One user asked:
I want to twist Kanthal and Nickel, but your coil calculator doesn’t support mixing different materials.
How do you enter twisted wires where 2 different types of wire are twisted together? To me, it appears that it only allows you to use the same type of wire based on the dropdowns.
If it doesn’t already exist, would it be possible to add, and is there an estimate time when it would be available?
And a third:
It would be nice to be able to pick multiple wire types for twisted builds to see what they would ohm out to. For example 2x24KA1 twisted, 2x28KA1 twisted, then both twisted together. So 4 cores total but 2 cores of 24KA1 and 2 cores of 28KA1.
The old coil calculator doesn’t support mixing materials, but if you use the Wire Wizard, you can mix as many materials as you want.
You cannot use the twisted option for this, though, and here is why:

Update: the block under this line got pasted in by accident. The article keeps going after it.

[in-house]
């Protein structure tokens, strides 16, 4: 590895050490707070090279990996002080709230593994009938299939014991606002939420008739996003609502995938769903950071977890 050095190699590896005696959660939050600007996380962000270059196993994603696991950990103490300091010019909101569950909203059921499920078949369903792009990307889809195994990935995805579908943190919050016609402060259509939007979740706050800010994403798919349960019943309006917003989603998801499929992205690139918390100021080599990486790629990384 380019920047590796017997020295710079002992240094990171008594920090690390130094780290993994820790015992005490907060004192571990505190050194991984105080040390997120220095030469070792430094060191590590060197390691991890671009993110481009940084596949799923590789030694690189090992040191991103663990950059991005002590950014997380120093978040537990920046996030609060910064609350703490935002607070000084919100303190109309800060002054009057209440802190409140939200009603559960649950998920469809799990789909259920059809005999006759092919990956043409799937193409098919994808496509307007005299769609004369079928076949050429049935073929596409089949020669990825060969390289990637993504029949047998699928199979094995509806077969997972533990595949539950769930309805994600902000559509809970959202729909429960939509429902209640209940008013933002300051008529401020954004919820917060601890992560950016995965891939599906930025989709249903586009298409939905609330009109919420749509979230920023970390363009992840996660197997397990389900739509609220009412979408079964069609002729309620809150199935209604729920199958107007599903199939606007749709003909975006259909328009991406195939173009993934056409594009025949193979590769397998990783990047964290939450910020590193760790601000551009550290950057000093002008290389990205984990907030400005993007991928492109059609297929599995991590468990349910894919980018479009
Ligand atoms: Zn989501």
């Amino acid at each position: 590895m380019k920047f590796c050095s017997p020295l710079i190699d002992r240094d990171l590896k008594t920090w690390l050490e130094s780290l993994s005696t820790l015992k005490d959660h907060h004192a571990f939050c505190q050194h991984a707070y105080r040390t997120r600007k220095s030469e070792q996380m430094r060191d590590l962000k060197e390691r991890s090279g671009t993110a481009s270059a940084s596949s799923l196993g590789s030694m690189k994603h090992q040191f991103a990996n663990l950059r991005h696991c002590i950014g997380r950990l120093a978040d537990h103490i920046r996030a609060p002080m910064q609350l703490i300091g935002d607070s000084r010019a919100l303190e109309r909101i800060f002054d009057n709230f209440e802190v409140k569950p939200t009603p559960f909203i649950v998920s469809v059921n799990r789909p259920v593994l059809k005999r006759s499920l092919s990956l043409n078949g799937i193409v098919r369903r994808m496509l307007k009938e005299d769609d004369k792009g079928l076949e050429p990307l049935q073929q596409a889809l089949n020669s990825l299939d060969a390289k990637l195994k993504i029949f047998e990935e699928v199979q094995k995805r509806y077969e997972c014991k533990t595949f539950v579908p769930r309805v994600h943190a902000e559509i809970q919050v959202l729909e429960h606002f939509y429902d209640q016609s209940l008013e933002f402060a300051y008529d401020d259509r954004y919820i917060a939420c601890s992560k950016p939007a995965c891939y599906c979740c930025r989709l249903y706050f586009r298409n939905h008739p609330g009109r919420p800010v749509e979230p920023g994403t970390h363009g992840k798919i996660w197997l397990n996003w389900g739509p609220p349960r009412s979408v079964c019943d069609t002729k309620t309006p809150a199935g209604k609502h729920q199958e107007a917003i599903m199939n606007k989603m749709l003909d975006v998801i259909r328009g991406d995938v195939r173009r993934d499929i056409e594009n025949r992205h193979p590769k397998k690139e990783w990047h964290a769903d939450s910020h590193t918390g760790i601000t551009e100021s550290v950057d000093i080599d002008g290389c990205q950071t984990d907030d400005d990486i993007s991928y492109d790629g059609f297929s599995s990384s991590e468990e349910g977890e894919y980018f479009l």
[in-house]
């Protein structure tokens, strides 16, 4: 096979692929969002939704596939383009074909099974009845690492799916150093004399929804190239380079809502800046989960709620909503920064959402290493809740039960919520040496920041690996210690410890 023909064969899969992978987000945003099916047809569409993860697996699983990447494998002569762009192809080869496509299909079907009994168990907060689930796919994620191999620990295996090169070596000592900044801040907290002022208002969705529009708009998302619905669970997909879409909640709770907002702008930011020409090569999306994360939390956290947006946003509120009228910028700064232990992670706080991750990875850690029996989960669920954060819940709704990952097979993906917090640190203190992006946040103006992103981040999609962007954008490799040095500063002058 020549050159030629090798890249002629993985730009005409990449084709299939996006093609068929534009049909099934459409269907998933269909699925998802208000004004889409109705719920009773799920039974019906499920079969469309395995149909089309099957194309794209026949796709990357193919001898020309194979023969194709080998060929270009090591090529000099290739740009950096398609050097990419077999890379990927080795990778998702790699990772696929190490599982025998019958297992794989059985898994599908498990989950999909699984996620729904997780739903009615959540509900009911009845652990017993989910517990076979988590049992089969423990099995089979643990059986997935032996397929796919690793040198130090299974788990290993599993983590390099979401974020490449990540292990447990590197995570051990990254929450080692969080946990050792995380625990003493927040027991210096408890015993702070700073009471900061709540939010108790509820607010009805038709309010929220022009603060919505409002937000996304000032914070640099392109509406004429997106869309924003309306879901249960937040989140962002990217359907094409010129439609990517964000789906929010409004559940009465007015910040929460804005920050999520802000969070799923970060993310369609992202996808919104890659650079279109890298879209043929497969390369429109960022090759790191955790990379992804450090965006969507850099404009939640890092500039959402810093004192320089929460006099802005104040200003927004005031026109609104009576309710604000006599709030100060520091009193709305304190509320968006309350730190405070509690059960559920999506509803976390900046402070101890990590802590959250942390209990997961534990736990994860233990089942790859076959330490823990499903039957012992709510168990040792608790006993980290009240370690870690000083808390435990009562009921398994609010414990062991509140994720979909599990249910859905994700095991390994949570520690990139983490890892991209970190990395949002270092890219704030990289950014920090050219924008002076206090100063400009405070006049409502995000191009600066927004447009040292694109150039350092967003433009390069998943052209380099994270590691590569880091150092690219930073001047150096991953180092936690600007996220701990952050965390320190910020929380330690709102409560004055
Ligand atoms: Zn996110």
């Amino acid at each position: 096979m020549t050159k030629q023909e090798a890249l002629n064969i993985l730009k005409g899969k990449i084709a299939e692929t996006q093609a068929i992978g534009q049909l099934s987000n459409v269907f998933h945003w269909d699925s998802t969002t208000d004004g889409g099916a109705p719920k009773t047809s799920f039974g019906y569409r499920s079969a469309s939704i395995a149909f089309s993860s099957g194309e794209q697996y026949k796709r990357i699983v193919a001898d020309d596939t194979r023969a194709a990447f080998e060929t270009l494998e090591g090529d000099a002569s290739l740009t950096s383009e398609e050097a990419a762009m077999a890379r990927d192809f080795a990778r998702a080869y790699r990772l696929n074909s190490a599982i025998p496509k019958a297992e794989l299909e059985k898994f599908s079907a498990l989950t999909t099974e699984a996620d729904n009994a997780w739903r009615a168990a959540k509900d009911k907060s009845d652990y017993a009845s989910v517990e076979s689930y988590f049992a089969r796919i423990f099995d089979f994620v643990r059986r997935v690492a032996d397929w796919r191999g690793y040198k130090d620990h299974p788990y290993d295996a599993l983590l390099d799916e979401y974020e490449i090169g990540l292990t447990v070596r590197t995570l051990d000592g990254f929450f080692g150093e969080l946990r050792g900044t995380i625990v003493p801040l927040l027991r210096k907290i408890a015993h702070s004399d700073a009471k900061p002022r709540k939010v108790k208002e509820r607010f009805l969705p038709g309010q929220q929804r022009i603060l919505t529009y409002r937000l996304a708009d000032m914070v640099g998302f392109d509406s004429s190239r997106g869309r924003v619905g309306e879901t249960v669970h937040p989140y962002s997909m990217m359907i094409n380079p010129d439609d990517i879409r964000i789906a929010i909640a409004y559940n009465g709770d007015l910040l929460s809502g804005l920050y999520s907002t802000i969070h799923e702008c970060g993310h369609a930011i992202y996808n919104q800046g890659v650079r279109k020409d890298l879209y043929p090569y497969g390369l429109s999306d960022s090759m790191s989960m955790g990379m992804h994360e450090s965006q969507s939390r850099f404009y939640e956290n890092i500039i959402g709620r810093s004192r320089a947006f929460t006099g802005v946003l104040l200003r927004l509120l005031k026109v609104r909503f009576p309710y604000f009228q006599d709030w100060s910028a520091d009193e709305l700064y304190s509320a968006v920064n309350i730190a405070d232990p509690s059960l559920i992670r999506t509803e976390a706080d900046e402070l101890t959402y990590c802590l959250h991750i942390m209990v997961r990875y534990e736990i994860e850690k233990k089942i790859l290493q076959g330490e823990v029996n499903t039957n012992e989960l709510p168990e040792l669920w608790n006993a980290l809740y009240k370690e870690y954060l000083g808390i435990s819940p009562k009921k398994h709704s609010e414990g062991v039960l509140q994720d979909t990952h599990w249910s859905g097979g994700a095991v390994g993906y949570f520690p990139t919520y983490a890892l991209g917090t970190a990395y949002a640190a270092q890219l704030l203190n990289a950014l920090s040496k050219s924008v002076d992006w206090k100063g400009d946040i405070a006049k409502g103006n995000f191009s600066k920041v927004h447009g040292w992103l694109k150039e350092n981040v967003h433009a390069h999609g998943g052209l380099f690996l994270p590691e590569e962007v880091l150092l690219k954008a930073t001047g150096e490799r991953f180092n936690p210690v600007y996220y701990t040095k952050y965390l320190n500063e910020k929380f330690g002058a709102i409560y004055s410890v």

When you twist one type of wire (say Kanthal) with an equally thick wire of a different material (say Ni200), the Kanthal will be much more rigid than the Ni200. This means that the Kanthal will not bend much, while the Ni200 will almost wrap like a spaced clapton wire around the Kanthal.
For this reason, it’s not possible to accurately calculate twisted wires of different materials. That would require data on how the different materials behave when bended. That data simply isn’t available.
There are a couple of ways around this limitation, however:
- Calculate the coil as a spaced clapton. (Click the cog icon to input a wrap spacing. This will be analogous to the twist pitch.) If the wire made from the more rigid material is also thicker than the “wrap” wire, this method will be pretty accurate in every way.
- If you’re able to wrap the wires in such a way that they end up being of equal length, and neither wire is stretched more than the other, you can model them as parallel wires. This will give you a somewhat lower resistance than what you’ll actually be getting in reality, but the TCR will be accurate, because the total TCR depends on the ratio of one wire to the other. If you are one of the people who use the Wire Wizard for the TCR, and you’re not all that interested in the resistance, this option may be for you.